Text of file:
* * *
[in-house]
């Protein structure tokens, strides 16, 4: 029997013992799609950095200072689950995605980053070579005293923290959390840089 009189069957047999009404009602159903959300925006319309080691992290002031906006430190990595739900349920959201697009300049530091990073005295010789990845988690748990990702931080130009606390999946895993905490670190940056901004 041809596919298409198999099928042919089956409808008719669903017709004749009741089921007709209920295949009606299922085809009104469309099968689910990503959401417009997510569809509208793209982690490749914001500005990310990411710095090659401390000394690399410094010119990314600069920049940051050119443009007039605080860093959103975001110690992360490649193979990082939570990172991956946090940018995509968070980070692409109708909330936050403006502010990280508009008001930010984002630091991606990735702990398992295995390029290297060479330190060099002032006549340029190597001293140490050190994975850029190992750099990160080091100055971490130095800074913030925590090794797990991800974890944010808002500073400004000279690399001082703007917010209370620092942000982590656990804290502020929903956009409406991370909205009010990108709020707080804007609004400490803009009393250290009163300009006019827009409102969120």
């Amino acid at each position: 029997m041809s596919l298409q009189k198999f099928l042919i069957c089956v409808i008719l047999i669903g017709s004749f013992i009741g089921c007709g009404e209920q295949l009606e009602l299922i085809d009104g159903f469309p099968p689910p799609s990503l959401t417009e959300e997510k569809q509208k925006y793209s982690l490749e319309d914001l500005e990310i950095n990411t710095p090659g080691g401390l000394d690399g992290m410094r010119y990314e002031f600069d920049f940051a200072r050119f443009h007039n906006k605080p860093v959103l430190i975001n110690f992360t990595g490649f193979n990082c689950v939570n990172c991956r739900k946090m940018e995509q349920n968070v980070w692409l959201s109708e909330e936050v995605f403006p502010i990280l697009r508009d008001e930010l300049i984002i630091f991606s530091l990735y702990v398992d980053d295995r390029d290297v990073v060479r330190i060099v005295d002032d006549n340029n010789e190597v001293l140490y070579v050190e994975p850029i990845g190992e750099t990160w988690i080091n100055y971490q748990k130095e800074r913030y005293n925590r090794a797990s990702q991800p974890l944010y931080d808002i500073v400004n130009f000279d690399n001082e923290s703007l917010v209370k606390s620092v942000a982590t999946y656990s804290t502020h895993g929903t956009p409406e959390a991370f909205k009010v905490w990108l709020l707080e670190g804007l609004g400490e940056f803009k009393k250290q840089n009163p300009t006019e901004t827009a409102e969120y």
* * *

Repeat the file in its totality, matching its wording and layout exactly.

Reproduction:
[in-house]
């Protein structure tokens, strides 16, 4: 029997013992799609950095200072689950995605980053070579005293923290959390840089 009189069957047999009404009602159903959300925006319309080691992290002031906006430190990595739900349920959201697009300049530091990073005295010789990845988690748990990702931080130009606390999946895993905490670190940056901004 041809596919298409198999099928042919089956409808008719669903017709004749009741089921007709209920295949009606299922085809009104469309099968689910990503959401417009997510569809509208793209982690490749914001500005990310990411710095090659401390000394690399410094010119990314600069920049940051050119443009007039605080860093959103975001110690992360490649193979990082939570990172991956946090940018995509968070980070692409109708909330936050403006502010990280508009008001930010984002630091991606990735702990398992295995390029290297060479330190060099002032006549340029190597001293140490050190994975850029190992750099990160080091100055971490130095800074913030925590090794797990991800974890944010808002500073400004000279690399001082703007917010209370620092942000982590656990804290502020929903956009409406991370909205009010990108709020707080804007609004400490803009009393250290009163300009006019827009409102969120």
């Amino acid at each position: 029997m041809s596919l298409q009189k198999f099928l042919i069957c089956v409808i008719l047999i669903g017709s004749f013992i009741g089921c007709g009404e209920q295949l009606e009602l299922i085809d009104g159903f469309p099968p689910p799609s990503l959401t417009e959300e997510k569809q509208k925006y793209s982690l490749e319309d914001l500005e990310i950095n990411t710095p090659g080691g401390l000394d690399g992290m410094r010119y990314e002031f600069d920049f940051a200072r050119f443009h007039n906006k605080p860093v959103l430190i975001n110690f992360t990595g490649f193979n990082c689950v939570n990172c991956r739900k946090m940018e995509q349920n968070v980070w692409l959201s109708e909330e936050v995605f403006p502010i990280l697009r508009d008001e930010l300049i984002i630091f991606s530091l990735y702990v398992d980053d295995r390029d290297v990073v060479r330190i060099v005295d002032d006549n340029n010789e190597v001293l140490y070579v050190e994975p850029i990845g190992e750099t990160w988690i080091n100055y971490q748990k130095e800074r913030y005293n925590r090794a797990s990702q991800p974890l944010y931080d808002i500073v400004n130009f000279d690399n001082e923290s703007l917010v209370k606390s620092v942000a982590t999946y656990s804290t502020h895993g929903t956009p409406e959390a991370f909205k009010v905490w990108l709020l707080e670190g804007l609004g400490e940056f803009k009393k250290q840089n009163p300009t006019e901004t827009a409102e969120y």